What is scaffolding?

Scaffolding is the support you give your students as they learn new skills and/or concepts. As their skills improve and mature, you gradually remove the supports until they're confident enough to use these skills and/or concepts without any help.

Essentially, scaffolding is exactly what it sounds like: a temporary structure that makes the process of learning a bit easier for students. It's like training wheels on a bicycle—once you master the mechanics of pedaling and stopping, you take the training wheels off and work on your balance.

There are many types of scaffolding.

Because scaffolding is a fairly broad term, it can take many forms. These forms include:

  • Teaching vocabulary words before reading a text that includes those words
  • Breaking a complex task into smaller, more manageable pieces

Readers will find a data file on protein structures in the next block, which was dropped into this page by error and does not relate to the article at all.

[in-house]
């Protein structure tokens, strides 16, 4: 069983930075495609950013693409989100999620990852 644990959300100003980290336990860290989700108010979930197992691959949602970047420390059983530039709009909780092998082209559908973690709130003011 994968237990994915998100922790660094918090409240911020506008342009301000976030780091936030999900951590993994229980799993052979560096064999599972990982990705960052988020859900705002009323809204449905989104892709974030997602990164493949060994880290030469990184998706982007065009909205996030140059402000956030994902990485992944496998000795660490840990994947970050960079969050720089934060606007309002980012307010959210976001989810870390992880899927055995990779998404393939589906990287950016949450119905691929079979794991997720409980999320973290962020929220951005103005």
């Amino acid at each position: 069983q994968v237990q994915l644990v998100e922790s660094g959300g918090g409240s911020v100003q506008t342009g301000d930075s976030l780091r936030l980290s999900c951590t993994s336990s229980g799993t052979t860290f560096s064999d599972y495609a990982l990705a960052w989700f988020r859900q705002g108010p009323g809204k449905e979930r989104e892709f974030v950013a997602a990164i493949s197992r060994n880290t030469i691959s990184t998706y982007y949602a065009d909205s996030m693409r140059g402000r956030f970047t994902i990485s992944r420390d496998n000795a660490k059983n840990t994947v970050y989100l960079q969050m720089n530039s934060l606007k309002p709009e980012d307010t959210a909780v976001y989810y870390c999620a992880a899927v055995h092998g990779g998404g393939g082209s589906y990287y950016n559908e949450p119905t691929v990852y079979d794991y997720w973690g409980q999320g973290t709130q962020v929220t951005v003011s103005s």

• Using texts with annotations
  • Teaching students about Shakespeare's writing style and complex sentence construction before reading one of his works
  • For older texts, using a book that presents a modernized version of the text right next to the original
  • Giving students a model to follow—especially helpful for complex writing assignments

There are many, many ways to use scaffolding in your classroom, so your favorite method might not be listed here. If there's a method you want to tell us about, send us an email and we'll add it to this post and credit you.

Scaffolding: Temporary support that helps students achieve proficiency with a skill or concept. Scaffolding is gradually removed as the student improves.